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Passengers on both sides of the Firth of Clyde were left angry and frustrated on Wednesday after a calamitous day of ferry cancellations.
The first sailing of the day of the MV Caledonian Isles, which was due to arrive in Brodick at 7.55am, was unable to berth despite coming alongside the new pier and so made a 55-minute return journey to Ardrossan.
With winds predicted to gust at 14mph, CalMac advised that the weather was worse than expected and, in an online service status update, stated that further ferries would be cancelled pending a review at noon.
Passengers wishing to make use of the service in both Brodick and Ardrossan, who contacted the Banner by telephone, email and through social media, questioned the wisdom of the decision to cancel services as current wind forecasts for both Ardrossan and Brodick were showing winds to be barely above 7mph.
Over in Ardrossan, too, passengers still trying to get to Brodick were given hope that the 12.30pm ferry would sail, but these were dashed with all drivers being advised to book on the 3.20pm.
Anger reached a crescendo just after noon when ‘owing to adverse weather’ further cancellations were announced with the first sailing scheduled for 3.20pm. A flurry of photographs and images showing calm conditions with barely a breath of wind started circulating online and were shared with the Banner, many expressing incredulity at the reason for cancellations.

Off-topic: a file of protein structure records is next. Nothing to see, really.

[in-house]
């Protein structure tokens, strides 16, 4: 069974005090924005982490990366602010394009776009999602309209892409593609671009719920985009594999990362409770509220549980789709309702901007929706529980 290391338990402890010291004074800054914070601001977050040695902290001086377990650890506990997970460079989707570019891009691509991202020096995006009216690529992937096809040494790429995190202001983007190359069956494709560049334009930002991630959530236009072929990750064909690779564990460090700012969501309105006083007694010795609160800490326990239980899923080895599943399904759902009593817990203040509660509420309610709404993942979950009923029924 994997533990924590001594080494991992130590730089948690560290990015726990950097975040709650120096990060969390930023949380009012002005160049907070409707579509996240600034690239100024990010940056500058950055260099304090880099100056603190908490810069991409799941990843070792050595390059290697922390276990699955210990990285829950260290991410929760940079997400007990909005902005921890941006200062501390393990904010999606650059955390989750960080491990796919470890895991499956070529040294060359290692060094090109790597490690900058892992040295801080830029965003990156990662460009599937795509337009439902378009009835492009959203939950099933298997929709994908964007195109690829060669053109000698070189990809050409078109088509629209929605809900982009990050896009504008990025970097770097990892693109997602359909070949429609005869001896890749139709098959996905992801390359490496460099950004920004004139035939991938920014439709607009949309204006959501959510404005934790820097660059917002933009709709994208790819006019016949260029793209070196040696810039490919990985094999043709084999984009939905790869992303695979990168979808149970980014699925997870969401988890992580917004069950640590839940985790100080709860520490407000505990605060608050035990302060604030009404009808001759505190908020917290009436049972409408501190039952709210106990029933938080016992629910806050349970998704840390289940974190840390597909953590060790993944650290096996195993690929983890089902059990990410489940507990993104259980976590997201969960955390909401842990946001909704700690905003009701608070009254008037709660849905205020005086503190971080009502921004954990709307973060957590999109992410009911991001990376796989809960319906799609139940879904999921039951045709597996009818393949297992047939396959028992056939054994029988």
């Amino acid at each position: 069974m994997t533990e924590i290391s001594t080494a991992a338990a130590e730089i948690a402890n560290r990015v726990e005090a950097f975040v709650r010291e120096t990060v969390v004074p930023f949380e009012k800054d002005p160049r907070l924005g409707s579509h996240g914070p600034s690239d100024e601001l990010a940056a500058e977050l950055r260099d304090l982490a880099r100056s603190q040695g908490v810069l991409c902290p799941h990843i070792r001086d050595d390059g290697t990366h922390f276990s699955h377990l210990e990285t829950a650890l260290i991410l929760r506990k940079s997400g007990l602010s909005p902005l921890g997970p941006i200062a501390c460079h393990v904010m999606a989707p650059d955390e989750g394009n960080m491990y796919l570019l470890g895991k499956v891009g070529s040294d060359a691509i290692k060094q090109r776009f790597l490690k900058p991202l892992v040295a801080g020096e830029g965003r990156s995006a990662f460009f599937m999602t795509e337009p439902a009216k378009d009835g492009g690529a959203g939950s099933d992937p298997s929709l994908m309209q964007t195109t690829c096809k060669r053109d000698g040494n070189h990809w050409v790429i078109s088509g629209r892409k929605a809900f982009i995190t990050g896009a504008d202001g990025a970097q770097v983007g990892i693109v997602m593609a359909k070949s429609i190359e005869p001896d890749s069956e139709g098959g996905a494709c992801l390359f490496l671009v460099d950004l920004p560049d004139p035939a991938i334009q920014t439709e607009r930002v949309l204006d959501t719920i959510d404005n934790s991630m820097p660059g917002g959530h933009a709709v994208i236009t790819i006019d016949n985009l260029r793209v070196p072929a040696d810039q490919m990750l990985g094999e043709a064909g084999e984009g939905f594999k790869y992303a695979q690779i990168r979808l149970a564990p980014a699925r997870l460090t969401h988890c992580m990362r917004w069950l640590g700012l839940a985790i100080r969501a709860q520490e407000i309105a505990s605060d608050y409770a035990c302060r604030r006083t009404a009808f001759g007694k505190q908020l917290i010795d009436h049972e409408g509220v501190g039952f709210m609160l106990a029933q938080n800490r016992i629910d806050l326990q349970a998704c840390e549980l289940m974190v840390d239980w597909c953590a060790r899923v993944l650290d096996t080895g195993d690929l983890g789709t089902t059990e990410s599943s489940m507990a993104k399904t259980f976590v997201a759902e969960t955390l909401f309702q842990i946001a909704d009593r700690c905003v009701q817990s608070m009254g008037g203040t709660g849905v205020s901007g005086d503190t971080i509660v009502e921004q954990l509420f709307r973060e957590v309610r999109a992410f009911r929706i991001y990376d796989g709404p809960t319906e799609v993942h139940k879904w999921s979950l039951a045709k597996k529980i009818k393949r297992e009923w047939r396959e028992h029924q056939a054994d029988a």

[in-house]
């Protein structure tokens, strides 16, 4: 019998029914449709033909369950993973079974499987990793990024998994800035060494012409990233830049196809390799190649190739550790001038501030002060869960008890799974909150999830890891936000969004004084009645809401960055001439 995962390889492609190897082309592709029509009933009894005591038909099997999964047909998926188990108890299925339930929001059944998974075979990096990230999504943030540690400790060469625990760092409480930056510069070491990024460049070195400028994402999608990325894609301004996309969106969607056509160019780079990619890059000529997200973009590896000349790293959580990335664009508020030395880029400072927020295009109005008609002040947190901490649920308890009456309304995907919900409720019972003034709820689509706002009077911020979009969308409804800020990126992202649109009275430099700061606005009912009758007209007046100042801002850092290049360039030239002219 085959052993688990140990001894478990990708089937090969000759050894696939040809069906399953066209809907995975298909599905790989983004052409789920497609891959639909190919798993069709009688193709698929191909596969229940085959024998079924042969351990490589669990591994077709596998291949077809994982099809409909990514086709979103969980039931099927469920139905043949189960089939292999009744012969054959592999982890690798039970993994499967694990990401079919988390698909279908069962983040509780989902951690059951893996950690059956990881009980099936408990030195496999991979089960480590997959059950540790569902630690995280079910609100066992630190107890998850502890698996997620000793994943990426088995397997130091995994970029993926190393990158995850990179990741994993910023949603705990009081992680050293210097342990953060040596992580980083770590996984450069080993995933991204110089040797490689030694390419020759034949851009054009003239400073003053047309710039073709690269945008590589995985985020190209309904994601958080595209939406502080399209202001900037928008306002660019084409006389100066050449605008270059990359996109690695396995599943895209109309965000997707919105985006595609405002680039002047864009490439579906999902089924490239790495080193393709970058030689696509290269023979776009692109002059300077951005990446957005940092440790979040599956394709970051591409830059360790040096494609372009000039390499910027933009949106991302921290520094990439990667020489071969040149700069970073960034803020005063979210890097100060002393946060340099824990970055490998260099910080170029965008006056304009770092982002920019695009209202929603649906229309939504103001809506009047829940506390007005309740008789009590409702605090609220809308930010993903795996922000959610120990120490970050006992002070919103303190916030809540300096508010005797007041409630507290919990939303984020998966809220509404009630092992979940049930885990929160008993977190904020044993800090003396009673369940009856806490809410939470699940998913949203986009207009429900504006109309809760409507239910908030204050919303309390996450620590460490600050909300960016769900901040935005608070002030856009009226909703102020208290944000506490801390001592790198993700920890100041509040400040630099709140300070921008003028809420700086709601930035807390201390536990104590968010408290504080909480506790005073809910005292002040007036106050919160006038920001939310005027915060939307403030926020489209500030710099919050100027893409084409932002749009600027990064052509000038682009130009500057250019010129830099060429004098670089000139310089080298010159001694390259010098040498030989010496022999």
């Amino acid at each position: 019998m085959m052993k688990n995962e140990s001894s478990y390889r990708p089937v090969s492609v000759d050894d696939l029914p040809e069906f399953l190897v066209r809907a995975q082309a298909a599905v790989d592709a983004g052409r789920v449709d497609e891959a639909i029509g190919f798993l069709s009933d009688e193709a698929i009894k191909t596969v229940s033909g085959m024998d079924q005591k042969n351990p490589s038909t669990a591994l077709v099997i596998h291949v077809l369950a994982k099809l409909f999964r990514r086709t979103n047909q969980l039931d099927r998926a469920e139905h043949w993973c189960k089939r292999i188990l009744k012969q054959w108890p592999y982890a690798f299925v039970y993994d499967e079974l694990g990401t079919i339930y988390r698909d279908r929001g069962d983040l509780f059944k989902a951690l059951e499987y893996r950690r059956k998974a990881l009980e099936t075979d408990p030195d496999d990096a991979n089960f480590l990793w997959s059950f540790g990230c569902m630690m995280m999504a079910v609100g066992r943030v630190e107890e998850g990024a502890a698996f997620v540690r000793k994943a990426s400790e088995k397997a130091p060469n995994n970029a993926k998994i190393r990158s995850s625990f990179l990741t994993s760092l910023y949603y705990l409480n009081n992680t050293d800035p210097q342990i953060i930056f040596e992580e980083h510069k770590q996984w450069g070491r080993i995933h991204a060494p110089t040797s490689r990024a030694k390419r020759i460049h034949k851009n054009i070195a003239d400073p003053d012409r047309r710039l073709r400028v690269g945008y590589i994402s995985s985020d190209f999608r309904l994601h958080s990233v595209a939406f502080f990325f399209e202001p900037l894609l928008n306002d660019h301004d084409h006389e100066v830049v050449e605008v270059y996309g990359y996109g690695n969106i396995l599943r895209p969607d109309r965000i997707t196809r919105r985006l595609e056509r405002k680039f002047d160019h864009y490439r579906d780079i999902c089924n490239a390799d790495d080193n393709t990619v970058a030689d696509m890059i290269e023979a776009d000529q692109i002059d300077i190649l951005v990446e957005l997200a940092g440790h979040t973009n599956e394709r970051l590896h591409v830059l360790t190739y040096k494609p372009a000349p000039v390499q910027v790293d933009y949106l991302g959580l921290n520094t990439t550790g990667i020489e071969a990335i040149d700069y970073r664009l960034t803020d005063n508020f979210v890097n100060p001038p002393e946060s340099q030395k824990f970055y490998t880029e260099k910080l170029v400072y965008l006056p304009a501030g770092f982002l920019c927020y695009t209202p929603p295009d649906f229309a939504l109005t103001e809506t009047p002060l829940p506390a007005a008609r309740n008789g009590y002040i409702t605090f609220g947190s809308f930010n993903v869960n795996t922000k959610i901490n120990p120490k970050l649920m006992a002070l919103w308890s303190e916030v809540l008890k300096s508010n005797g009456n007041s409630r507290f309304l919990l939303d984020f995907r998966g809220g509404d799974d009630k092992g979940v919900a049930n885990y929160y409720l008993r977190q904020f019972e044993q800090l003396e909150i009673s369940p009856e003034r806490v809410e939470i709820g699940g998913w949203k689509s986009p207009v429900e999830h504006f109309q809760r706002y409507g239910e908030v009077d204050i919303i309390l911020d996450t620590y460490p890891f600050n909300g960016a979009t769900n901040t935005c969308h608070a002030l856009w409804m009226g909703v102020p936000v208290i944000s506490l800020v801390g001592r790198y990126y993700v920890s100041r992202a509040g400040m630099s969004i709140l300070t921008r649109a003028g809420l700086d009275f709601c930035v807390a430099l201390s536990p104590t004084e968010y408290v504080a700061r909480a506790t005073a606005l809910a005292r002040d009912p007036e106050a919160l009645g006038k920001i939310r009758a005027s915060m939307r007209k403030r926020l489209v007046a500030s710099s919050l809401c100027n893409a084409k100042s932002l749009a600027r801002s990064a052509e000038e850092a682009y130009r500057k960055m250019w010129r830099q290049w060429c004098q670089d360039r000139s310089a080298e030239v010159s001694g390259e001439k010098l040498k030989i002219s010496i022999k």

One passenger in Ardrossan, when questioning why, in calm wind conditions, they were being told the ferry was being cancelled due to the high winds, said he was told it was conditions in Brodick that were causing the problem. Simultaneously people in Brodick were pointing out that the wind socks – indicators of wind speed – were hanging vertically and barely moving in the breeze.
With the vagaries of the weather and conditions in the Clyde, outwith the two terminals unknown by those witnessing the sea from the land, it is difficult to assess whether the cancellations were justified or erring on the side of caution but the reaction from the travelling public was one of dismay.
The newly constructed terminal in Brodick was then attacked for being unfit for purpose, claims even started being made that since a shift change was due for staff and that it suited CalMac to not have to run a service – to the detriment of those who needed to use the ferry.
Hinting at further disruption, one email correspondent lambasted the new pier itself, writing: ‘In this wind direction (east) there would previously have been no problem at the old pier. CMAL have spent £31.5M to turn the east wind into a problem at Brodick. This was all well predicted by master and past master mariners prior to construction.’
By 3.20pm, the first ferry to berth successfully at Brodick set off from Ardrossan, while away from the sea itself, the storm about perceived service levels, ships, ports and terminals, continues to rage on.
A CalMac spokesman said the problem with the first berthing was down to sea swell.
‘The master tried three times to berth the first sailing of the day and deemed it too dangerous for both infrastructure and passengers and crew to keep trying. The sea state has since calmed and sailing recommenced with the 15.20 sailing from Ardrossan,’ he added.